Now, without saying a word, the main character has already shown a distinct sign of loyalty to his king and princess in helping them regain their kingdom. The game follows up with the player in revealing more about the main character as a knight that has served the king faithfully and has suffered from amnesia since appearing at the castle as a young child; showing proof in further testimonies to his development as a character – un-wavered by these memories throughout the entirety of the story. Along the way, he’s met with other characters that join in his quest to help the cursed king. He’s shown immeasurable trust amongst these characters, which furthers develop his ability to lead as the game progresses, and is even recognized through the efforts of the cursed king who deems him worthy as a candidate for marriage with his daughter; something which is exclusively forbidden since commoners are unable to marry royalty without their own royal backgrounds within this setting.

    Despite his silent disposition, he’s established his character as a righteous knight that travels with the remains of royalty from a cursed kingdom and sees the journey to an end in the hopes of making things right once more. His story has a definition to the role he plays within the game, he’s developed from that of a guard into that of a leader while engaging in liaison affairs on behalf of his cursed king, and these developments are made prominent from the involvement of other characters as they progress to the endgame. Not bad for a silent protagonist, huh?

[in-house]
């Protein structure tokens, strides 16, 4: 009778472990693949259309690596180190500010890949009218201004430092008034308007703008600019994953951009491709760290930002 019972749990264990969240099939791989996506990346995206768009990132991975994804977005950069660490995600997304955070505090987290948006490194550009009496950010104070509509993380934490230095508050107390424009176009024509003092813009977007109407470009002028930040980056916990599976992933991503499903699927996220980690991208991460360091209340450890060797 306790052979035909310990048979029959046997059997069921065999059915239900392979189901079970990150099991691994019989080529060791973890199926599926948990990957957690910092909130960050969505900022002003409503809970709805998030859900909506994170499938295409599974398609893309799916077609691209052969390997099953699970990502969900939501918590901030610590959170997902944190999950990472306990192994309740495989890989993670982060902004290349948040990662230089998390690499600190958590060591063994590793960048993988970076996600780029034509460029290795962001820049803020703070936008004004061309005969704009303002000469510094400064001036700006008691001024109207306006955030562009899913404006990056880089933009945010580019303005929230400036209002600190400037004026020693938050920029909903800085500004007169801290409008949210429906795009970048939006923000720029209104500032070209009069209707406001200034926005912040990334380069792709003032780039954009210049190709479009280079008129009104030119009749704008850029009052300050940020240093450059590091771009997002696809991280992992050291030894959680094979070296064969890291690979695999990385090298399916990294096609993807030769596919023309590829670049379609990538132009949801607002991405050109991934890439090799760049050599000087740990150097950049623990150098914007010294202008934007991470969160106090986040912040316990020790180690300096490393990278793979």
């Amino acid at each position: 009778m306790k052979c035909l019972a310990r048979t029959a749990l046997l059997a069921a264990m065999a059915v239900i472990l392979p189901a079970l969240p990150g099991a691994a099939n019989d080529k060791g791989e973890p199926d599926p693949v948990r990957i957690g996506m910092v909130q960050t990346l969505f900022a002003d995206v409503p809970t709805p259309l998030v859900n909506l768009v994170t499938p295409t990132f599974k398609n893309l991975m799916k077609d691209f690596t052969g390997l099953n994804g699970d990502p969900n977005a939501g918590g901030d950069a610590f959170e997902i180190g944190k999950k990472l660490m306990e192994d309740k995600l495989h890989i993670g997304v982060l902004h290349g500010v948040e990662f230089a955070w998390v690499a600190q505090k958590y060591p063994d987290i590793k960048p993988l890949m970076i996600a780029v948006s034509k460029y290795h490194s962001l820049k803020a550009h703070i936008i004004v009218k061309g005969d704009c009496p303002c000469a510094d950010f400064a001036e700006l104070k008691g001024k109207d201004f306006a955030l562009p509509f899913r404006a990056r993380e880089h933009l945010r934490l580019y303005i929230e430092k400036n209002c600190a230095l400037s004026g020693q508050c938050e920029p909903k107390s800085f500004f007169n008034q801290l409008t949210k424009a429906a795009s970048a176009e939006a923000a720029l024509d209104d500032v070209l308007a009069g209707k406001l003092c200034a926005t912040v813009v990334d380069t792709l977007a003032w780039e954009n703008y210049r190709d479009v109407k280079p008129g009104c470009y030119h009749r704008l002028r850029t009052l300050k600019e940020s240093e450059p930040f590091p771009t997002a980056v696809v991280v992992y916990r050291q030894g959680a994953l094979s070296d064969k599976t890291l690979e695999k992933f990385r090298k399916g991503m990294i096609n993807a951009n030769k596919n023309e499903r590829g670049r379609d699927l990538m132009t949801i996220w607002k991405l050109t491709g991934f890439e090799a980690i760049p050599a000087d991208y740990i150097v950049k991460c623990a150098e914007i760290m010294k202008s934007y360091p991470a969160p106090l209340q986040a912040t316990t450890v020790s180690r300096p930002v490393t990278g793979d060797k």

• Involvement within the story: Plot twists and secret developments aside, the involvement of a character, main or not, is credited as having some sort of part to play within the story. Whether they were a simple cattle boy that tended to a farm before being visited by an intergalactic samurai of the distant past (Star Wars) or a primate that travels across lush jungles while fighting off anthropomorphic reptiles that have stolen his bananas (Donkey Kong Country), the prologue of their beginnings are made clear.job-classes-skills-stat-bonuses-chart-octopath-traveler

    Octopath Traveler
    is a game that uses this concept as its main form of storytelling and focus, giving you control over eight characters whose individual tales play an important narrative in revealing the world to which they inhabit. Unlike that of the pride and true method of some stories, the main character for this game is split amongst the eight party members that you can choose from when starting the game. Each is given their own specific narrative which provides them with a background to their story, a goal they are in pursuit towards, and a climax of events which leads to their stories conclusion.

    While playing a character, the involvement of other characters is virtually unseen within that character’s story. While this could be seen as inefficient to the establishment of character it actually does the opposite. Their narrative is uninterrupted by outside sources, creating a raw and tangible continuation in their tales. For example, Cyrus, an astute scholar, begins his adventure in search of a missing book from his kingdom’s library that’s known for its dark magic; he’s blissfully unaware of this little fact, mind you. Each chapter, in his narrative, showcases that the individuals who had possessed the book had been wrought with great power but with the price of their humanity as the cost. By the end of his journey, he learns that the book was being used to convert humans into a red crystalized substance and that those who knew of this power, which is revealed to be a nice handful of individuals amongst the eight storylines, could lead to the very resurrection of a demonic monster that nearly brought ruin to the world from a millennia ago.